“The big apple” can mean something completely different in the pragmatic sense when a speaker’s influence is involved. For example, imagine you had a son in kindergarten who was always talking about how his teacher had a huge picture of herself behind her desk. You go to visit the classroom one day with your partner and notice an apple on her desk as well as the humongous picture of her behind it. 

Your partner might poke you in the ribs with their elbow and say “Woah! That’s one big apple.” Here apple would be used as a euphemism in order to avoid commenting on the large picture in front of the teacher herself. This meaning would be disregarded in conceptual semantics because it only focuses on the basic meaning of the phrase, which would be that there is a physically large apple in the room. 

Finding Semantics Examples in Writing

The meaning of the words you use in creative writing are the very core of your work. Literary devices like word choice, imagery, metaphor, simile and personification are all involved with each word’s meaning. 

For example, F. Scott Fitzgerald is known for very descriptive writing with lots of imagery, whereas Ernest Hemingway is not. 

Look at this description of Daisy in The Great Gatsby:

“The exhilarating ripple of her voice was a wild tonic in the rain. I had to follow the sound of it for a moment, up and down, with my ear alone, before any words came through. A damp streak of hair lay like a dash of blue paint across her cheek, and her hand was wet with glistening drops as I took it to help her from the car.” (Fitzgerald, 66) 

Then look at this description of two characters in Hills Like White Elephants

“The American and the girl with him sat at a table in the shade, outside the building.” (Hemingway, 1)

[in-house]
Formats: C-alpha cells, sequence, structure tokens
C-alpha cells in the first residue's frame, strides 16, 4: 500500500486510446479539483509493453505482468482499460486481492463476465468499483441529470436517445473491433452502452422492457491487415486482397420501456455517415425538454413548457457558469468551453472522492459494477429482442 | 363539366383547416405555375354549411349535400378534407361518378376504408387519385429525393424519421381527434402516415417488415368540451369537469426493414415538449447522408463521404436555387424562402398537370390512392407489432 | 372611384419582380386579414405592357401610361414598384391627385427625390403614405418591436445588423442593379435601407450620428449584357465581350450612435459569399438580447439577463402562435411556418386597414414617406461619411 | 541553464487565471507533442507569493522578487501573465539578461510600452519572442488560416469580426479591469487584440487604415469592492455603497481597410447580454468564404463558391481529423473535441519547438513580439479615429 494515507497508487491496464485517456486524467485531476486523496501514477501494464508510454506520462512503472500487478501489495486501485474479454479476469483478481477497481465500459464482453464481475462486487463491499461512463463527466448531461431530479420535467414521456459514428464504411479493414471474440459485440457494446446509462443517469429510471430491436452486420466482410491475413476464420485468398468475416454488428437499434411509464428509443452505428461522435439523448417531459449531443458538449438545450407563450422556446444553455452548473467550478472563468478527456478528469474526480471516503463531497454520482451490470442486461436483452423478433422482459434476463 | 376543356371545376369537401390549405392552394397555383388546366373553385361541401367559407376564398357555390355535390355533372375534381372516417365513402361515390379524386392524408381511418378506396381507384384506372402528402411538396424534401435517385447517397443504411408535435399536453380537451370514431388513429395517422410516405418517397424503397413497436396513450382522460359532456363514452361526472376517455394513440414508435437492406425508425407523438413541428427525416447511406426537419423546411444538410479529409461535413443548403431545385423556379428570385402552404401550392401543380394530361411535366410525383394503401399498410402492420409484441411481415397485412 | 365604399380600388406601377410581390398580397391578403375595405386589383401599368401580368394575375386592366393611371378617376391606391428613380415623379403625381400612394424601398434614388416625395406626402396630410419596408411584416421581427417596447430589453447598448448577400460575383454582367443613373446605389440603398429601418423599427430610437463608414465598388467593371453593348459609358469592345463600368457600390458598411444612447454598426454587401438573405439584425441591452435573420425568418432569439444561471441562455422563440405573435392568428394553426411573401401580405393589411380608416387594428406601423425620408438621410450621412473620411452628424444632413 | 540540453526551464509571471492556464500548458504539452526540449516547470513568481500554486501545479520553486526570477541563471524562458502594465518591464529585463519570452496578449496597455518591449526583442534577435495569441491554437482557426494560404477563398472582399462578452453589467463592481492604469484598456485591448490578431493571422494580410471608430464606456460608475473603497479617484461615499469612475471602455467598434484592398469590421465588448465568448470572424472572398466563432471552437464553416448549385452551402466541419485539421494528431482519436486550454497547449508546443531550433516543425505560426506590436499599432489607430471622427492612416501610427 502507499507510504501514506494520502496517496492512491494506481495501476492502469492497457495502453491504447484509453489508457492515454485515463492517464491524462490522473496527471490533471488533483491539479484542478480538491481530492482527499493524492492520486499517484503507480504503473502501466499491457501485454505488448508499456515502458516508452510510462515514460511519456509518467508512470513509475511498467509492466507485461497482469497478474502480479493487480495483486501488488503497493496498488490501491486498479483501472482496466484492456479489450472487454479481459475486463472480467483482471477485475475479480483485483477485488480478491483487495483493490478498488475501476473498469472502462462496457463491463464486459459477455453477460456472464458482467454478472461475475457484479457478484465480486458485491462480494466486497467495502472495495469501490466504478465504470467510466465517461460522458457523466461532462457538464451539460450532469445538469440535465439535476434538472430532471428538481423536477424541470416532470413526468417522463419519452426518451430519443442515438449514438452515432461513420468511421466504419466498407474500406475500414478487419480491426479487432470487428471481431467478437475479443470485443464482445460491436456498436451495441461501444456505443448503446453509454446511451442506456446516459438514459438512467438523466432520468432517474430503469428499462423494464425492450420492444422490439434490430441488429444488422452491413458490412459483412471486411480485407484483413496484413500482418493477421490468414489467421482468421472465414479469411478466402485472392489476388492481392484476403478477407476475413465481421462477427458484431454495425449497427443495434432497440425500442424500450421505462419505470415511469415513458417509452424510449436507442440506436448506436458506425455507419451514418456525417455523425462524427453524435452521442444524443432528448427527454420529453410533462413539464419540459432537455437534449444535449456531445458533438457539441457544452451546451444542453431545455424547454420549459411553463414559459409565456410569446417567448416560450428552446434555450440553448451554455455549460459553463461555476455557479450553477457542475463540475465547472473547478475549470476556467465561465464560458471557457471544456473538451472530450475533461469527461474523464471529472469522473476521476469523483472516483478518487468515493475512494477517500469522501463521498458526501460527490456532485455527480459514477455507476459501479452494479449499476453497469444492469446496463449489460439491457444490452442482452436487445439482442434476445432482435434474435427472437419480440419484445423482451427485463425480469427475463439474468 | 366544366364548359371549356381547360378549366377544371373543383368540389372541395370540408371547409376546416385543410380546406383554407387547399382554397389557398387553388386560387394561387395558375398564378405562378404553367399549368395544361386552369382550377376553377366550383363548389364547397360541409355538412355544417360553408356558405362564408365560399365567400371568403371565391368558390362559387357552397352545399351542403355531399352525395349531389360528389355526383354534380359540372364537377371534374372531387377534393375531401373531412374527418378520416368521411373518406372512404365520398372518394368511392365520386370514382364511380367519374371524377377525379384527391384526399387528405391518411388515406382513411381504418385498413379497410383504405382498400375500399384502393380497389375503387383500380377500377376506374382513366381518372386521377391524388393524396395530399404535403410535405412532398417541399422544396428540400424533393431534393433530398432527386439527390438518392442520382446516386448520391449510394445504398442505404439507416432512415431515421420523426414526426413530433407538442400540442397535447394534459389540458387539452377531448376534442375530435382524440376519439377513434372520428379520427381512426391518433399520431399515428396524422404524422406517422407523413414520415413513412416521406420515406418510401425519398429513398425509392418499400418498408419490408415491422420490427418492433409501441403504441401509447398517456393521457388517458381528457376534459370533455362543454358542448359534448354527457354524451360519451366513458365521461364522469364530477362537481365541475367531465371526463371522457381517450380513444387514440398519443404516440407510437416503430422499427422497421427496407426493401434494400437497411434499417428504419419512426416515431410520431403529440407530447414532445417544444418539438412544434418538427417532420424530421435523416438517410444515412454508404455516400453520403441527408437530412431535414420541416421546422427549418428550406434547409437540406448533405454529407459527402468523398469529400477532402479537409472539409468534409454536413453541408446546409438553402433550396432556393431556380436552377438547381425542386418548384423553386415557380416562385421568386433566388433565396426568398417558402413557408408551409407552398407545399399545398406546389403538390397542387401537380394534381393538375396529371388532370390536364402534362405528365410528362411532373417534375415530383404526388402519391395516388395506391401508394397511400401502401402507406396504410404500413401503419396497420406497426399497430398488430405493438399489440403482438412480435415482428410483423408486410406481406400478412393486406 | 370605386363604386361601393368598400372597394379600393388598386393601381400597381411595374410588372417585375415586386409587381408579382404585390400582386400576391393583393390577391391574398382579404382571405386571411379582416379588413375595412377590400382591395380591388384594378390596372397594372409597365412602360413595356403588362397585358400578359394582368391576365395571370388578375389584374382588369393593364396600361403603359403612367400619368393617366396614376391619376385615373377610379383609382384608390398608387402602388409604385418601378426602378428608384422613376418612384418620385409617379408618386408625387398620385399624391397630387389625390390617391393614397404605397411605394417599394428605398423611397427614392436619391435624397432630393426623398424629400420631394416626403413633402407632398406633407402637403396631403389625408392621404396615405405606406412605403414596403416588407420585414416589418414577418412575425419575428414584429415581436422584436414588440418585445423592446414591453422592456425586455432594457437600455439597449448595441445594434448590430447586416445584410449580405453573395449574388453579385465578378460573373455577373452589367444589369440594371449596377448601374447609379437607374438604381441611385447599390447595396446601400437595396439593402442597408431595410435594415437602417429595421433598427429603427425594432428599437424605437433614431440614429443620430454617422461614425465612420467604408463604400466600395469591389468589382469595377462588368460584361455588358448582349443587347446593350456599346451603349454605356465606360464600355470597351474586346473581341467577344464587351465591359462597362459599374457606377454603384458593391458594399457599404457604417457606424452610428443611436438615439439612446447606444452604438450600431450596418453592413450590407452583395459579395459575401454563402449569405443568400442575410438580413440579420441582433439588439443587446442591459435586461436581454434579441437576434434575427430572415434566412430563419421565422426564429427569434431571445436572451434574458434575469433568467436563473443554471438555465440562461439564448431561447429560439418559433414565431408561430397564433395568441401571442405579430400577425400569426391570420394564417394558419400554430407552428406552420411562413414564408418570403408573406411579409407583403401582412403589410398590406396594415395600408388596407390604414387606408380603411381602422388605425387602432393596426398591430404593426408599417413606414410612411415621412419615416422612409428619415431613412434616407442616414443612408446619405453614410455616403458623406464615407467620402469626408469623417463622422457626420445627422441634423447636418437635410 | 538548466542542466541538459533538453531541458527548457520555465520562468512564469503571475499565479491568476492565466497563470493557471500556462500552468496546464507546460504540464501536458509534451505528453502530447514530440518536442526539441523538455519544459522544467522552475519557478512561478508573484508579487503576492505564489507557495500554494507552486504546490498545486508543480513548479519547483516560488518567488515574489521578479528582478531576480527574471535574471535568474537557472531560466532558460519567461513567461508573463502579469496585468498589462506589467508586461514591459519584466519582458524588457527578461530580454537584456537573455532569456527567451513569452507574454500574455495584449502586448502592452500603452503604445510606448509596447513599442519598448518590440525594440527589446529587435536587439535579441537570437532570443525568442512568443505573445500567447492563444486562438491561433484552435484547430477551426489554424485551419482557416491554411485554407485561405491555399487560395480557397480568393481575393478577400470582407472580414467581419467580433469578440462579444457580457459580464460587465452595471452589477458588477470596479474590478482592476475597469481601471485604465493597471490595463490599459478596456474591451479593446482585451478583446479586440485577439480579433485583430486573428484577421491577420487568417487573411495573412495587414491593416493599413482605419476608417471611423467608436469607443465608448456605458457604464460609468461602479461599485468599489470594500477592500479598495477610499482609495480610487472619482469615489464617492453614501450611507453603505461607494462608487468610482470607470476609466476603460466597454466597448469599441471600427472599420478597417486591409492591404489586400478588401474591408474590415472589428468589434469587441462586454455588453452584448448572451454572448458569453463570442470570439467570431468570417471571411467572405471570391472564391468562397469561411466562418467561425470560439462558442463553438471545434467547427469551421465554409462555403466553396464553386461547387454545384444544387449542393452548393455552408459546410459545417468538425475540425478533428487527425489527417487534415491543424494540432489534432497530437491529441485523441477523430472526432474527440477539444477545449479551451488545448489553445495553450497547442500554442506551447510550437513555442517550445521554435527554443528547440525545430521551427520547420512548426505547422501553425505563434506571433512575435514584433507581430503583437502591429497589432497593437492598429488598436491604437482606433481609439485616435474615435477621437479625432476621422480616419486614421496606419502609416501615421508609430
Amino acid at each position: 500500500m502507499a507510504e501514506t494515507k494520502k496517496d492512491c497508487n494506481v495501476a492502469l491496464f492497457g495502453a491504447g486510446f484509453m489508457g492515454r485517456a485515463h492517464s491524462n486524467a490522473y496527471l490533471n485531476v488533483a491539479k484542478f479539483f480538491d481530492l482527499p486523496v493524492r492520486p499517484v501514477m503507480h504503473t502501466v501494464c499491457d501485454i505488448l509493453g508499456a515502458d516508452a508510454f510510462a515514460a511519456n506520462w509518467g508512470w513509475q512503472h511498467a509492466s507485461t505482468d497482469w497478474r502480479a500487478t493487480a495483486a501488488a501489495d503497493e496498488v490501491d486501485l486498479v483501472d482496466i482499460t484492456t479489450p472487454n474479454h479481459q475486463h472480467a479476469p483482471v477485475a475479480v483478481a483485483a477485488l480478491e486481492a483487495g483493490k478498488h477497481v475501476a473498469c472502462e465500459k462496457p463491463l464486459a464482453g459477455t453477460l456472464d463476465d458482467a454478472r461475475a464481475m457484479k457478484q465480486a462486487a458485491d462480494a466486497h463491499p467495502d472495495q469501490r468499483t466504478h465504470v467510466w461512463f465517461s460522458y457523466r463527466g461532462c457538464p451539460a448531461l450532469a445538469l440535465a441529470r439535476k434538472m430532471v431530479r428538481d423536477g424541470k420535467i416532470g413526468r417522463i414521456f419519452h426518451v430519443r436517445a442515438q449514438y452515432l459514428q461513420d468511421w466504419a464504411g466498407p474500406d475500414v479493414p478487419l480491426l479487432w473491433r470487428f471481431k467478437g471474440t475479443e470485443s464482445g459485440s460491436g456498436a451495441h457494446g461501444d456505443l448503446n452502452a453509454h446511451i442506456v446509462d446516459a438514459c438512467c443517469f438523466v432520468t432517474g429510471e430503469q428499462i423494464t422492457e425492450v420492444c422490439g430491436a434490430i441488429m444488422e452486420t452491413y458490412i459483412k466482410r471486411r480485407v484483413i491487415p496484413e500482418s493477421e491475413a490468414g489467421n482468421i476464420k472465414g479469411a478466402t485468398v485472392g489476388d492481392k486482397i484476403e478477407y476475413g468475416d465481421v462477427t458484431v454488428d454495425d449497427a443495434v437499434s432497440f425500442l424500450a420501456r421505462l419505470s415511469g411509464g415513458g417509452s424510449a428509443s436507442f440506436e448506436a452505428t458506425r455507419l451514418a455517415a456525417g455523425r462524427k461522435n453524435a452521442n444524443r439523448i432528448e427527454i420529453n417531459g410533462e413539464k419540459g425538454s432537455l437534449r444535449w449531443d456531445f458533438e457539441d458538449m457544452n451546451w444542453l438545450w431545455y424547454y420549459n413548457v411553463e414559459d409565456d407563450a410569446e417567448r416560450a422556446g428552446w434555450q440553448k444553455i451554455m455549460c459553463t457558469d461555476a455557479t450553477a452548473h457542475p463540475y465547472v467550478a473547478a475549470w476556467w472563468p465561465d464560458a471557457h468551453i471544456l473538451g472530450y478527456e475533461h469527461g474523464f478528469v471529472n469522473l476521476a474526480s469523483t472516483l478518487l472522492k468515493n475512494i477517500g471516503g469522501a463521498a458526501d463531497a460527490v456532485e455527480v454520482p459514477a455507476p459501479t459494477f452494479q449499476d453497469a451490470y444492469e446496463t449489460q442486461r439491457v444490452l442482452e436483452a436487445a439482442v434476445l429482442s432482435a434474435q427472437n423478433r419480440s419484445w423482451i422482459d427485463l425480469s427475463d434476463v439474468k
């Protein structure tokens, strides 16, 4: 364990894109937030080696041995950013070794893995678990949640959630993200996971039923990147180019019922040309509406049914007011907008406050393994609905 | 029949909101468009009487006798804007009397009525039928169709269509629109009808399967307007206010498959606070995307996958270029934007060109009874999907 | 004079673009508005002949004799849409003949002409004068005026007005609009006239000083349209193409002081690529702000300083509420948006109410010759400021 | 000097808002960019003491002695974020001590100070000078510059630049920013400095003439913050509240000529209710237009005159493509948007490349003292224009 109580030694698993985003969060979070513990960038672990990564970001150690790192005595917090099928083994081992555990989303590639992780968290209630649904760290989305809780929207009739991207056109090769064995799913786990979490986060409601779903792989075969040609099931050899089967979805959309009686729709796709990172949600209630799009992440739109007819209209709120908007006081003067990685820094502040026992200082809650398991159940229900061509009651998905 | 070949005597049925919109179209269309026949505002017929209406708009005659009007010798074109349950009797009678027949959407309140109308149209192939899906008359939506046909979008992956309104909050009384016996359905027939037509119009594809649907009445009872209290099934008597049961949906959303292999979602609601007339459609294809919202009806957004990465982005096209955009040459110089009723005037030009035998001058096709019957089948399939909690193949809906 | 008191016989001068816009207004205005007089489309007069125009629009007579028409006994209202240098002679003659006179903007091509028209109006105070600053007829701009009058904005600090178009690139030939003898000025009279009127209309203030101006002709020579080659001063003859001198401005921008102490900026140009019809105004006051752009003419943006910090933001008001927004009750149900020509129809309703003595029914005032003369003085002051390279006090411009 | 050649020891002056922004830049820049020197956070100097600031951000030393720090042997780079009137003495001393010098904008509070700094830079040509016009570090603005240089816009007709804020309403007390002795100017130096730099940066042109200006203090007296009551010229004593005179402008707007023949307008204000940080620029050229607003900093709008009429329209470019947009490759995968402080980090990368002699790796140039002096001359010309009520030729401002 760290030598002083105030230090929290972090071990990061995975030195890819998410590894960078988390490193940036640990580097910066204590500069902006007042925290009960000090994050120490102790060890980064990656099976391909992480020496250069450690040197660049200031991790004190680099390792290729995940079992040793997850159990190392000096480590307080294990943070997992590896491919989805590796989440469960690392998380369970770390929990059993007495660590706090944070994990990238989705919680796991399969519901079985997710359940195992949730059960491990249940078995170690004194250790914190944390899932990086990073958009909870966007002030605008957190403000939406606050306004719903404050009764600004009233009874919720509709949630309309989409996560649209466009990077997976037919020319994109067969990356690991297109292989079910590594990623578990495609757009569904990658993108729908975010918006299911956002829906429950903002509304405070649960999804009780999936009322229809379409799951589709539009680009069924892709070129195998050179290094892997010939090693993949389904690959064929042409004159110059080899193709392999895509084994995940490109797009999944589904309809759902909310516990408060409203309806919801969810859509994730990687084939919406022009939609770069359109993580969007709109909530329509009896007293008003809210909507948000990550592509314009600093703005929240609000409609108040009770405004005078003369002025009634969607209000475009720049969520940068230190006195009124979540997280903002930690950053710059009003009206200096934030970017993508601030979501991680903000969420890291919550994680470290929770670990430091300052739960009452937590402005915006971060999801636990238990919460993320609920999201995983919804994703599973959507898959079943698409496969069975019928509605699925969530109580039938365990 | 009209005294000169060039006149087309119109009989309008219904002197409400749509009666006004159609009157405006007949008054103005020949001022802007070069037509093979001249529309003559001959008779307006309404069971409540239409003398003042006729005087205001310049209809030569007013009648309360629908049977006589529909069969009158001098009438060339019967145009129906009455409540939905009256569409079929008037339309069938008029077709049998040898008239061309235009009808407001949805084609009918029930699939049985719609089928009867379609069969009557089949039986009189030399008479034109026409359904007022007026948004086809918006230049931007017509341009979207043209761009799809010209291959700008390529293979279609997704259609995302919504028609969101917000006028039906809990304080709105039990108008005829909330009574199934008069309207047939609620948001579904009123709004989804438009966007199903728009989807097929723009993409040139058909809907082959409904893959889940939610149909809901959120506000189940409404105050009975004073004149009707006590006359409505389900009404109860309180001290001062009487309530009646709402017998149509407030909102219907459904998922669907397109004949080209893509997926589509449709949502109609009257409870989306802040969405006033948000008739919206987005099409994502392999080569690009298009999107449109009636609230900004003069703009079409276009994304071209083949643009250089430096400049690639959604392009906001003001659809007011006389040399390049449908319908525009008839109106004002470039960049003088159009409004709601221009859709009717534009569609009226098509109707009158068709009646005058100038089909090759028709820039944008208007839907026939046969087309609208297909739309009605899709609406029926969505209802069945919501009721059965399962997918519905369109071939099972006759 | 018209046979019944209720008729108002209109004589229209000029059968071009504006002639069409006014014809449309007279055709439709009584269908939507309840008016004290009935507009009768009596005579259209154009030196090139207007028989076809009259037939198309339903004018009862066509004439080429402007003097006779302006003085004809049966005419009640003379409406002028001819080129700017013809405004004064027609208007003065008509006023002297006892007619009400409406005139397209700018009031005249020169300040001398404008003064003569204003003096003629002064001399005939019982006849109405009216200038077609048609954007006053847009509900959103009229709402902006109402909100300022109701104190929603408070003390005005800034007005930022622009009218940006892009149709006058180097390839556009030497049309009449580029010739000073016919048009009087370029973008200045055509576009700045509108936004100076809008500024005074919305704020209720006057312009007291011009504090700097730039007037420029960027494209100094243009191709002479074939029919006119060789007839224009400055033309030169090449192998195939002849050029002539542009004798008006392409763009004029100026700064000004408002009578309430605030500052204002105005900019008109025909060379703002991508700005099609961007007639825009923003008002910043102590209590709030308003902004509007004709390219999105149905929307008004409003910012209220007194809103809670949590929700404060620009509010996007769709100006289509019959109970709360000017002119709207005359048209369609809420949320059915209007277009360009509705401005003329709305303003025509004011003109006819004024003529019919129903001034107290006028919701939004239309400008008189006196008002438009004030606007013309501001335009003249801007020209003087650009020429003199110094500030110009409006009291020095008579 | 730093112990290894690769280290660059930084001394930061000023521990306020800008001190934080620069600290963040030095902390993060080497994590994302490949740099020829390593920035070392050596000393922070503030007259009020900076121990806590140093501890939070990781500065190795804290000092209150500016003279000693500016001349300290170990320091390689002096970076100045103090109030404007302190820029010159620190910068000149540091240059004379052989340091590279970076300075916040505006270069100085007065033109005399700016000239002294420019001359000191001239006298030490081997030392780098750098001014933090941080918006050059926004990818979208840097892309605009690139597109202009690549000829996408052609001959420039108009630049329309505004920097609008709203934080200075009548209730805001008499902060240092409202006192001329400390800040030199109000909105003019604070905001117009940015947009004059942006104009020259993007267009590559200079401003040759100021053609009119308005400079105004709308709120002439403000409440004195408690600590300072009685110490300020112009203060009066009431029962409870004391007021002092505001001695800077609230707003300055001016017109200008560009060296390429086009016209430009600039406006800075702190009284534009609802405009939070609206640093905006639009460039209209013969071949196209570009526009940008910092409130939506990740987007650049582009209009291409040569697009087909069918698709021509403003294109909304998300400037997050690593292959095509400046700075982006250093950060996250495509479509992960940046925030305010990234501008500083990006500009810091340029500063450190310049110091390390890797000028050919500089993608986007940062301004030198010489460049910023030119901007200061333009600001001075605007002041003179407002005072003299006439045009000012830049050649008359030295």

Fitzgerald uses semantics to envelope Daisy in a dreamy and artistic manner, which aligns with the way Gatsby perceives her. Hemingway uses semantics to isolate the characters and their environment and bring your attention to the characters directly rather than outside descriptors. 

“It’s Just Semantics” in Communication

It’s likely you’ve already heard the word semantics in the phrase “That’s just semantics” or “It’s just semantics.” People use this phrase to refer to something as trivial or unimportant. Since the exact meaning of a word is such a minute detail, fighting over it became synonymous with fighting over something trivial. 

If you’d like a laugh, take a look at these two toddlers fighting over whether it is “sprinkling” or “raining.” From an outside perspective, saying “it is sprinkling” or “it is raining” will generally accomplish the same goal. Whoever you’re speaking to will know water is falling from the sky, but their meanings are slightly different. An outside source could’ve come between these two toddlers and said “It’s just semantics” to tell them that the difference between the meaning of the two words is insignificant.  

On Your Way to Semantics Specialist

Lots of ink has been spilled over semantics and the true meaning of words. Everyone’s personal experiences and opinions influence what their meaning of a word is. As you work on creating a successful writing habit, try analyzing a few sentences just based on the meaning of each word. The more you take time to analyze a new word, the more you’ll get a true understanding of its meaning. As you develop as a reader and writer, you’ll be a true semantics specialist.

Written By

Calli Zarpas